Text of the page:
Behind the spinning brick action of Tetris Effect is a stream of lights. Random dots of representing stars, shapes, and colors. They frequently form a story. In one, Tetriminos fall as ancient travelers ride camels through a desert under a night sky. Tetris Effect soon shifts, now in an ocean as dolphins frolic and leap, then into a city flush with electrical pizazz, and finally a journey into an ethereal plane. What a journey and gorgeous story of life, more concise and rich than most of 2018’s churlish AAA output.
This isn’t window dressing. The vivid light show takes one of videogaming’s greatest strategic achievements, removes the American-added, thematic Russian dance music (and the Soviet Union-era communist motif), and then makes everything better. Tetris Effect is luxurious and bold, in natural sync with those background stories. Light flares when the Tetrimonos form and then shed a line. A piece creates an impact when locked into place. Music joyously rises, ebbs, and flows to the pace and speed. There’s genuine feel to Tetris Effect, something none of the spin-offs, sequels, or experimental takes on Tetris offered before.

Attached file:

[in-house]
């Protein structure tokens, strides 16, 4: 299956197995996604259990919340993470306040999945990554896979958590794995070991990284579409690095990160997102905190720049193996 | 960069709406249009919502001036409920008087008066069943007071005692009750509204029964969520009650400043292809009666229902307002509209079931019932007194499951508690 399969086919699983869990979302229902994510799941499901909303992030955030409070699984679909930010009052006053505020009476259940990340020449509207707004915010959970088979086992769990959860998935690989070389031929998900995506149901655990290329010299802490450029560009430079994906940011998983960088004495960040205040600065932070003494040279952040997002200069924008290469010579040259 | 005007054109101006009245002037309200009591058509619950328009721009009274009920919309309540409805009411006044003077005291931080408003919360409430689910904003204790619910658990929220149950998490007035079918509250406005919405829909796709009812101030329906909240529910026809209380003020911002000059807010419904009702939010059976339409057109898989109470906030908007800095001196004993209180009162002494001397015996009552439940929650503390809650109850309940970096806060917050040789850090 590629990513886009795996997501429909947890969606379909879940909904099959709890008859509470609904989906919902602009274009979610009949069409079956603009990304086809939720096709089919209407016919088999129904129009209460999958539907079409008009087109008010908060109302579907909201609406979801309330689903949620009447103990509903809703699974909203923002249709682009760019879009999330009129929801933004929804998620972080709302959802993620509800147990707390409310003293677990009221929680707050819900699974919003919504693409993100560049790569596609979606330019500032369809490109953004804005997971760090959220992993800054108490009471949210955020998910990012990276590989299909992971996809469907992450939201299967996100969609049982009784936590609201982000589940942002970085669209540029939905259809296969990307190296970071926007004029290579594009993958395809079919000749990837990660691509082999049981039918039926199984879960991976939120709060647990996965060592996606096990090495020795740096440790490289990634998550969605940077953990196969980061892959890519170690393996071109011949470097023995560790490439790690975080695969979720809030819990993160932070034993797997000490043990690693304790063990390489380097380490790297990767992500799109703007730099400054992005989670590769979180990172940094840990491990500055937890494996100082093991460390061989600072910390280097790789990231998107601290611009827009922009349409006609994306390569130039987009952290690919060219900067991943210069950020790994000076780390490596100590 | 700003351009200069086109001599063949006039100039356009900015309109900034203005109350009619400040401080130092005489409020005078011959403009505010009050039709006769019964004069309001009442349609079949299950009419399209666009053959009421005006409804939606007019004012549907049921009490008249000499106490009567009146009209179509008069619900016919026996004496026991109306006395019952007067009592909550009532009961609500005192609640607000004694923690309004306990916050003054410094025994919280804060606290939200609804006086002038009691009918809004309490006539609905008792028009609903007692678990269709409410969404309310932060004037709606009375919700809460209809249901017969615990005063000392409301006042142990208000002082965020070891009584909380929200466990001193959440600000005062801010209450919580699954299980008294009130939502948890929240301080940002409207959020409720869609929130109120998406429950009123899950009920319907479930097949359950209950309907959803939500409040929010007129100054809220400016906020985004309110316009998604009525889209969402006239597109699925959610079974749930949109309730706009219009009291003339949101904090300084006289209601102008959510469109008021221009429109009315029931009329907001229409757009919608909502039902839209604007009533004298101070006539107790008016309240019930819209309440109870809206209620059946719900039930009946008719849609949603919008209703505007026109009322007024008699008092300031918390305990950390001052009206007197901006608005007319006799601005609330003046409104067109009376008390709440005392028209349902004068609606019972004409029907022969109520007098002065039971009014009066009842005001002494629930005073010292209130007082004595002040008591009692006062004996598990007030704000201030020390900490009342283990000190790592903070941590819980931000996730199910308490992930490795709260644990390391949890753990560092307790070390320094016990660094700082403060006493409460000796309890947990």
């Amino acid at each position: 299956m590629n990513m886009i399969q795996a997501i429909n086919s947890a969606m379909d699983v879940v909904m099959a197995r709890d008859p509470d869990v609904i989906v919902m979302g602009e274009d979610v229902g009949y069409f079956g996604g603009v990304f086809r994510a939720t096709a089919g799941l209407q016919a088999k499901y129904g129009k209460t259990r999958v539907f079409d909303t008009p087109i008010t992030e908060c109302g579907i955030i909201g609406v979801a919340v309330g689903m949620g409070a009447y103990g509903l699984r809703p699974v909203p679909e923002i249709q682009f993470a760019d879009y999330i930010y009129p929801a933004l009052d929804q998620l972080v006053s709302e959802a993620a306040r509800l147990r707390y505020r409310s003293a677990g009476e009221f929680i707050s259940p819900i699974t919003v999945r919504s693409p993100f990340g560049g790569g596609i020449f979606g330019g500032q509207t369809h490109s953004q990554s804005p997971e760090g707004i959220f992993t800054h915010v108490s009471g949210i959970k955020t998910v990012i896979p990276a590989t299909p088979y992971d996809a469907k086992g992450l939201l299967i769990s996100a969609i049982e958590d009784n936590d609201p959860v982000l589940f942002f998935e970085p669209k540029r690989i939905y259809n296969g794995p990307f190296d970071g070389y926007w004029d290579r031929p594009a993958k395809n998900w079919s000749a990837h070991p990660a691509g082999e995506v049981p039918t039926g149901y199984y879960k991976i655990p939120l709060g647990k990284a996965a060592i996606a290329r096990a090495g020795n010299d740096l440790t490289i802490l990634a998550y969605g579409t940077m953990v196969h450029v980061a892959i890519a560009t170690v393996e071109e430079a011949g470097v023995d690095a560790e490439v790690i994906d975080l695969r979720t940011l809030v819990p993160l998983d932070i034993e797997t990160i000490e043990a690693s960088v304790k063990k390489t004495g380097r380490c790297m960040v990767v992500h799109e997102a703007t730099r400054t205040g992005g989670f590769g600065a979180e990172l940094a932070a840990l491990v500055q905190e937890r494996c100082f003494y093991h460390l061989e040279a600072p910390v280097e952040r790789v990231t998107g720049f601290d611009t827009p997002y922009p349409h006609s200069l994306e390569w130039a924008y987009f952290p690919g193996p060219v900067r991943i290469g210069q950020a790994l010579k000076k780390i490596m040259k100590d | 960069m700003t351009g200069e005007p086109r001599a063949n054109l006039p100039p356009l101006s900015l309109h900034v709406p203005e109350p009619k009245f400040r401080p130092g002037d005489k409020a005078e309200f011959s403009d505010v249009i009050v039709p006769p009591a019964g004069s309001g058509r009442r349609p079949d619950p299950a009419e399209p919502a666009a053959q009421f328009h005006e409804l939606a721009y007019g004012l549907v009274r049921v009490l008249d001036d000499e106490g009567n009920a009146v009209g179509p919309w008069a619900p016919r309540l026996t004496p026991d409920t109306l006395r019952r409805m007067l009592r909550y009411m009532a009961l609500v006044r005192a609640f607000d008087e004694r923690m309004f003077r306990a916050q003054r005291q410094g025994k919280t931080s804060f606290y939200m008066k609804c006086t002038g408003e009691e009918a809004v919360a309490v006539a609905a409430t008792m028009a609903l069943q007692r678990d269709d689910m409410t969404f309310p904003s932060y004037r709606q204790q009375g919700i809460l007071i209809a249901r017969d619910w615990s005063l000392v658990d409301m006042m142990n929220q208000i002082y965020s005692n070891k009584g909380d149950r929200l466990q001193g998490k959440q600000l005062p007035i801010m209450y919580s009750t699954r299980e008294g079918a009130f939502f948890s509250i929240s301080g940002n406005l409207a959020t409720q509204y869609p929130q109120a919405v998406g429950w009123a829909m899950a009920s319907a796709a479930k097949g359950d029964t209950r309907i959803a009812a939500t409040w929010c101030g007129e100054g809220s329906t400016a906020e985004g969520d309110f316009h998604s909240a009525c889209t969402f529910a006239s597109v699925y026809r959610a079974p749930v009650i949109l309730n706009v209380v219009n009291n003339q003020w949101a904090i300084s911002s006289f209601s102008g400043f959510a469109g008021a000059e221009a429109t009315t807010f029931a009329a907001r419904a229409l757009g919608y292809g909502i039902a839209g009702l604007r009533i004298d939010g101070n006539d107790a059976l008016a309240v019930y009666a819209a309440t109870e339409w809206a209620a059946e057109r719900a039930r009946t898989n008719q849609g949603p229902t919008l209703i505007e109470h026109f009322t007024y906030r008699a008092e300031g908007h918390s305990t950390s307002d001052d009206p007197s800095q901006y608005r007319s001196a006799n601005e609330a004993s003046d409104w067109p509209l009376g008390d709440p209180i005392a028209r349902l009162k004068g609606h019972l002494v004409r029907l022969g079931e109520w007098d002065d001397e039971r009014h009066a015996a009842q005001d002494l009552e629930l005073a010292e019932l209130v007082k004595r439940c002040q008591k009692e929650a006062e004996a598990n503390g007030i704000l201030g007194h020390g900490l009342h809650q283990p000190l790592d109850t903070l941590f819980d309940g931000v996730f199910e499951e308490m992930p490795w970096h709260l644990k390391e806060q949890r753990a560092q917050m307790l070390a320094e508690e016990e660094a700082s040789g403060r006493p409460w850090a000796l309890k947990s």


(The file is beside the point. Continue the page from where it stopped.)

Others games will grow weary with time. What is an elite technical achievement now will fall to the wayside for another short-lived technical masterpiece; we’ll all wonder how anyone played those old things. Tetris Effect is of that exquisite, elite class, a game capable of subsisting beyond its generation and all of the bits, bytes, pixels, resolution, and fidelity still to come. Tetris did that too. After all these years, it took another Tetris to unseat it.